Artificial neuron network (ANN) models are designed to emulate human information processing capabilities such as knowledge processing, speech, prediction and control. The ability of ANN systems to spontaneously learn from examples, reason over inexact and fuzzy data, and provide adequate responses to new information not previously seen, has generated increasing acceptance for this technology in the engineering field and resulted in numerous applications. A preliminary investigation into the use of this novel technology is presented towards predicting formation damage by quantifying wettability and two-phase relative permeability of oil reservoirs.
An artificial neuron network model based on the Back Propagation technique is trained with a number of variables from experimentally established relative permeability (relperm) curves. The reservoir core input data covers an extensive range of porosities and permeabilities from different lithologies having diverse wettabilities. The trained model is then tested with only a couple of easily obtainable input variables such as the Swc and Sor and predictions are made on the wettability and relperm curves. A change or shift in the relperm curves is associated with changes in wettability, and perhaps to formation damage in the drilling process.
The wettabilities of the rock-fluid system are predicted to within 90% of the experimentally determined values. The relperm curves, particularly the end-points are predicted to within 85% of the measured results. The accuracy of the predictions are significantly enhanced with model training using more precise reservoir data and better defined formation lithologies. Neural networks have immense potential in predicting relperm curves and thereby assessing formation damage in reservoirs.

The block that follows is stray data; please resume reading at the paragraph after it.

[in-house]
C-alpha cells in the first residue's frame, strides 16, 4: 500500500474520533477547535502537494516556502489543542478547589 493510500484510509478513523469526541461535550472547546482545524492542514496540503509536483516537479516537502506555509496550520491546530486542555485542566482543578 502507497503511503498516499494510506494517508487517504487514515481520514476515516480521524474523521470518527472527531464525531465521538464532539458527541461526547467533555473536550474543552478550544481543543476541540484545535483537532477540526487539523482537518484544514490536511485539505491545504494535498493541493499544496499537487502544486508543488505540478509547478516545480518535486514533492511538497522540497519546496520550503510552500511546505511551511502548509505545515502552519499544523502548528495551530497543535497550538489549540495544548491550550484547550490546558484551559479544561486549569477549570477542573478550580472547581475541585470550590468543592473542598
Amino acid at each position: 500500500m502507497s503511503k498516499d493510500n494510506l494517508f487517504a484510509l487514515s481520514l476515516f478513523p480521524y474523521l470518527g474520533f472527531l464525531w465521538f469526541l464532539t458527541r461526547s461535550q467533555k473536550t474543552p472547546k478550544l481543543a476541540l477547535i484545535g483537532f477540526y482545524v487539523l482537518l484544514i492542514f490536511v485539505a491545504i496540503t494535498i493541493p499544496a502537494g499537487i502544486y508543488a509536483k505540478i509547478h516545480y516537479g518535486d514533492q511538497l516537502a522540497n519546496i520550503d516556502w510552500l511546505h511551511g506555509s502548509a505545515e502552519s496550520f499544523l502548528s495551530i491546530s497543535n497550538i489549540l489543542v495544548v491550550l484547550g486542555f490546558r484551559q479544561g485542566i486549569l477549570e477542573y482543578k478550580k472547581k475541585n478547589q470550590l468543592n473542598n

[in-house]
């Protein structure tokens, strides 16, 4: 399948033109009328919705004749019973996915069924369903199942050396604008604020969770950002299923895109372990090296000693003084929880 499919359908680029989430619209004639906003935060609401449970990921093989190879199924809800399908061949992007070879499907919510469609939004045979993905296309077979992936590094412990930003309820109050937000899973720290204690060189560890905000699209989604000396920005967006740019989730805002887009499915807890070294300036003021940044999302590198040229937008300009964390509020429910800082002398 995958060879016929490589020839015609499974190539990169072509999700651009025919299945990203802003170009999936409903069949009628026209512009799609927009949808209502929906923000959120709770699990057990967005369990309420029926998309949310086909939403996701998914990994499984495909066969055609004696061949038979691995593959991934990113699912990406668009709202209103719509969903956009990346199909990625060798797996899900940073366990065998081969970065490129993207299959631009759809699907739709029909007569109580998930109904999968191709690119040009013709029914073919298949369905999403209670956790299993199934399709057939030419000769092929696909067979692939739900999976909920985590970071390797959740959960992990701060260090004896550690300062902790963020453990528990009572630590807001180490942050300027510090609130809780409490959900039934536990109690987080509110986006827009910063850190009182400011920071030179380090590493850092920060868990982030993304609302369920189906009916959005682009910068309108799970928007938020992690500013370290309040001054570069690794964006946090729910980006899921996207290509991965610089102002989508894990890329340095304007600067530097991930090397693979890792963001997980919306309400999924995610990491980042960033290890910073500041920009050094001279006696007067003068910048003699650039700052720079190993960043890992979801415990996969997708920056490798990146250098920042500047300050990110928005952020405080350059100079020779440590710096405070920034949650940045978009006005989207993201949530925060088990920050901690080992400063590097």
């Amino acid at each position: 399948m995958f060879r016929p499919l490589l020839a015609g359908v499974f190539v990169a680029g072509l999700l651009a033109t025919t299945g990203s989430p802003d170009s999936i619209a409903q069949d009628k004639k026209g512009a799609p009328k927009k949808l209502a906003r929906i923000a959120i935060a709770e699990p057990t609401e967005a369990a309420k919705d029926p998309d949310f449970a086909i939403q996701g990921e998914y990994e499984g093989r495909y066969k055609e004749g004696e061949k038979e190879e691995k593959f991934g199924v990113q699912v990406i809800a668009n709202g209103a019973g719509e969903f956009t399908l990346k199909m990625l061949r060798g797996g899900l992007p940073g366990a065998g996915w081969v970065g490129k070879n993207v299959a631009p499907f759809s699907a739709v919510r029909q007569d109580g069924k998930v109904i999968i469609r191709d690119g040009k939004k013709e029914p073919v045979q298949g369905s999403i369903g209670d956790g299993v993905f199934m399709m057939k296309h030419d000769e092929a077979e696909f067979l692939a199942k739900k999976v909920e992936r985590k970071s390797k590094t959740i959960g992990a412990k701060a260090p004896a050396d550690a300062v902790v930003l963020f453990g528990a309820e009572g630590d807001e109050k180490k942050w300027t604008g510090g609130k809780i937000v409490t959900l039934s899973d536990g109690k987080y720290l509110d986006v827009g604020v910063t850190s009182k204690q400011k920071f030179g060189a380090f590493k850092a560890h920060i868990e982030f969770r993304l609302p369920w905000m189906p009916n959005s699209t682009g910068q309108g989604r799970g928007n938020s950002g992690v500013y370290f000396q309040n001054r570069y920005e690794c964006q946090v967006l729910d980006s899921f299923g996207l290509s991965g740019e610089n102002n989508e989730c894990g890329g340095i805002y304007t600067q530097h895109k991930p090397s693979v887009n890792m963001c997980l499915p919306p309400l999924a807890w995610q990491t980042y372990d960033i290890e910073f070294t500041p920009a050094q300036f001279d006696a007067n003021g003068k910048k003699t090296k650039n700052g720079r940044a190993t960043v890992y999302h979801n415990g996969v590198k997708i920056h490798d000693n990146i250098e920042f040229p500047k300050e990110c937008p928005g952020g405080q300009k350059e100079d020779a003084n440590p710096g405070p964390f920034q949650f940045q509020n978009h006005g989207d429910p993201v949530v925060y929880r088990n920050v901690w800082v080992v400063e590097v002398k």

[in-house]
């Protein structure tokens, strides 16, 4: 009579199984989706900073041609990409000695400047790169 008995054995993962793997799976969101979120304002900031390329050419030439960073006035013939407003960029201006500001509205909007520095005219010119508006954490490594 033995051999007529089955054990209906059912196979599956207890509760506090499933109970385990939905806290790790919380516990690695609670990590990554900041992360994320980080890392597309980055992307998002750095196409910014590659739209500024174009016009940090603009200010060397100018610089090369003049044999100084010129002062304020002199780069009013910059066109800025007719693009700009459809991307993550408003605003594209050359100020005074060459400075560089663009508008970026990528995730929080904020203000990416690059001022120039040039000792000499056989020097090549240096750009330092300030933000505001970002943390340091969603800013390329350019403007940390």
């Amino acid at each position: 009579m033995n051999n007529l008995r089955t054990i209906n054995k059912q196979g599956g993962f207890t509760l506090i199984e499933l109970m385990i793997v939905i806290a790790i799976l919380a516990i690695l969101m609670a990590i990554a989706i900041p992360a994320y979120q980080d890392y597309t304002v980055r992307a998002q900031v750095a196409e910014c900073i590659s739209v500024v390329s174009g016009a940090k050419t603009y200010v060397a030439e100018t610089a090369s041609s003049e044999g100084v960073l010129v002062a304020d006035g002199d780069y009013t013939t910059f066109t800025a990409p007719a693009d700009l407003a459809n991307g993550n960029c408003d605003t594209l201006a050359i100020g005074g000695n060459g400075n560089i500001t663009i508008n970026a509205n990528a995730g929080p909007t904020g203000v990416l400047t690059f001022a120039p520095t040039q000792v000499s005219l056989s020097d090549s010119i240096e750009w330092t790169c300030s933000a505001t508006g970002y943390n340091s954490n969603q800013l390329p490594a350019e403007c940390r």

Formation damage is usually associated with the decrease in permeability of hydrocarbon reservoirs. The resulting permeability changes directly influence the relative permeabilities of the hydrocarbons in-place. The important reservoir parameter, wettability, may also be altered, depending on the type and cause of formation damage. Drilling and completion fluids, and additives, are known to alter wettability around the wellbore, due to improper fluid and/or additives selection. Accurate prediction of the wettability and the relative permeabilities at any instant will therefore provide a valuable tool for formation assessment and the ensuring changes due to possible formation damage.